Working with a group last night, I explored with them some of the interesting aspects of motivation and goal achievement – with some interesting results!
How often is it that we set ourselves a goal – like ‘I want to lose 20 kgs’ – and only manage to lose 18? How do you judge this?
One of our participants had this very dilemma. By being so focussed upon the ‘fixed’ goal, they had forgotten what they had achieved along the way. Even worse, as they were now ‘scared’ of not making their goal by the planned deadline, they were starting to demonstrate avoidance and self-sabotage behaviours. Because if you ‘fail’, you may as well ‘fail properly’!
And yet, a goal is something that is completely FICTIONAL. You set an arbitrary point out in the future, an imagined value or outcome. You can never KNOW if you will reach the goal when you set out to achieve it, but you can sure try. What specific information do you use to set your goal? Do you just pick a number, effect or outcome out of your imagination, or do you specifically plan in detail what the goal will be based upon known information? In fact, most ‘goals’ are just plucked out of the air. They are no more real than any other imagined thing. If we allow the goal to be a ‘possibility’ and a ‘target’ rather than create a concrete, fixed, ‘pass-or-fail’ event, we are much more likely to strive for it. We can certainly celebrate when we reach it!
How you then reflect on your goal – and even course correct as you go – is an important component of goal achievement. When we explored this particular participant’s circumstances their ORIGINAL goal was to lose 10 kgs – they had blown straight past that and were about to achieve 18kg weight loss. Had they achieved their ‘goal’? Absolutely! By shifting the goal posts (and then making it a ‘pass-fail’ event for them), the participant was becoming fearful of failure, demotivated and self-sabotaging. How would you evaluate what this person had actually achieved?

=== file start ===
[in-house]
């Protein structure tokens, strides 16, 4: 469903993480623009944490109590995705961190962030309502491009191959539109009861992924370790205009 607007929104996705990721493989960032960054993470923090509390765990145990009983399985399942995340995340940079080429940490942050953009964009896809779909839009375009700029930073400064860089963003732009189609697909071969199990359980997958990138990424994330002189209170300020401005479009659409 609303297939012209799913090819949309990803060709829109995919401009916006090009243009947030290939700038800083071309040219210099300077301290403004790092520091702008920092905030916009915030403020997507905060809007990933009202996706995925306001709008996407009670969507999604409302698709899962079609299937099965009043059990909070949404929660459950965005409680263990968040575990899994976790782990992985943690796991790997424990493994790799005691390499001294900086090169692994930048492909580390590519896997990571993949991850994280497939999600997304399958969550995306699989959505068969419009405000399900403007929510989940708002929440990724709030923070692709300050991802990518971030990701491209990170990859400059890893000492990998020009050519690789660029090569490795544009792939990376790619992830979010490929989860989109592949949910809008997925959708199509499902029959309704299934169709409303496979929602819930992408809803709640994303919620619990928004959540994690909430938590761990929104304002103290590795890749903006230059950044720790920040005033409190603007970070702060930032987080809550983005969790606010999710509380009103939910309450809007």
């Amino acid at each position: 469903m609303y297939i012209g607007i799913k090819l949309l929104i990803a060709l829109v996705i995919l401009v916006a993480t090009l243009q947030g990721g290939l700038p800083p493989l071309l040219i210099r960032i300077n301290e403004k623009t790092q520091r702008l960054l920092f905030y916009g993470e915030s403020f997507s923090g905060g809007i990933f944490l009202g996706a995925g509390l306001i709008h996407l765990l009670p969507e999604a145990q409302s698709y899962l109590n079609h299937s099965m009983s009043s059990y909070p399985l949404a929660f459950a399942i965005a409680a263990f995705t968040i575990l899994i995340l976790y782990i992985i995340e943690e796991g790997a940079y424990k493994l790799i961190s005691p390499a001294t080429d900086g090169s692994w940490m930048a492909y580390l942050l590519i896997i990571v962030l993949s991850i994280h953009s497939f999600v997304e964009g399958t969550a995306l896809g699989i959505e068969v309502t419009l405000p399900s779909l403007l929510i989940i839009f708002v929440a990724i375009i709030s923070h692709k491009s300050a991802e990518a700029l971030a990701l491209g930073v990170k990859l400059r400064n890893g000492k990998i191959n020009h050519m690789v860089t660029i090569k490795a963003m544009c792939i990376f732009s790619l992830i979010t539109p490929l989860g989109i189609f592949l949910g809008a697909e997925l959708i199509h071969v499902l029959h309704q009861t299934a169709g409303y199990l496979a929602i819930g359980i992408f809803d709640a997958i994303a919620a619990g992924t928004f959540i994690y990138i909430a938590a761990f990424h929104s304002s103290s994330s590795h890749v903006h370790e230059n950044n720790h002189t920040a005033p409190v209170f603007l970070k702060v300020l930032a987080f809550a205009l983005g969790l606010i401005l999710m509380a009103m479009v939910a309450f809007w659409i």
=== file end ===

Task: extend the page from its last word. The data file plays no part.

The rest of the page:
It is great to have ‘all or nothing’ thinking in your commitment and actions to achieving your goal, but having the ability to see your goal in perspective can really support your motivation. Another member of the group had only lost 3kg instead of the ‘goal’ of 10kg. However, they were able to realise that because of their previous fitness regimes, losing another 10kg was probably unrealistic (even unhealthy) for them. The 10 kg goal loss target was again ‘plucked from the air’, but this participant saw only smaller losses or her journey, and had the ability to step back and put things into perspective. They make the decision that their goal was not going to be 10kgs, but to focus on the centimetre changes to their physique that would occur in the process. This participant had the skill to re-evaluate their goal in an appropriate manner and still commit 100% to achievement.
Their motivation increased, rather than decreased, by checking in against their goal in a realistic way. They were able to see their goal as part of their bigger overall purpose and put things in perspective.
This is not to say that you shouldn’t ‘dream big’. Be clear on your bigger purpose (what the goal serves) and setting yourself big goals can provide strong motivation. However, given that the goal is completely fictional when you create it, allow yourself the capacity to reshape, reword or rewrite your goal as you go to ensure that you are actually staying motivated toward your bigger purpose.
Success is the journey, not the outcome.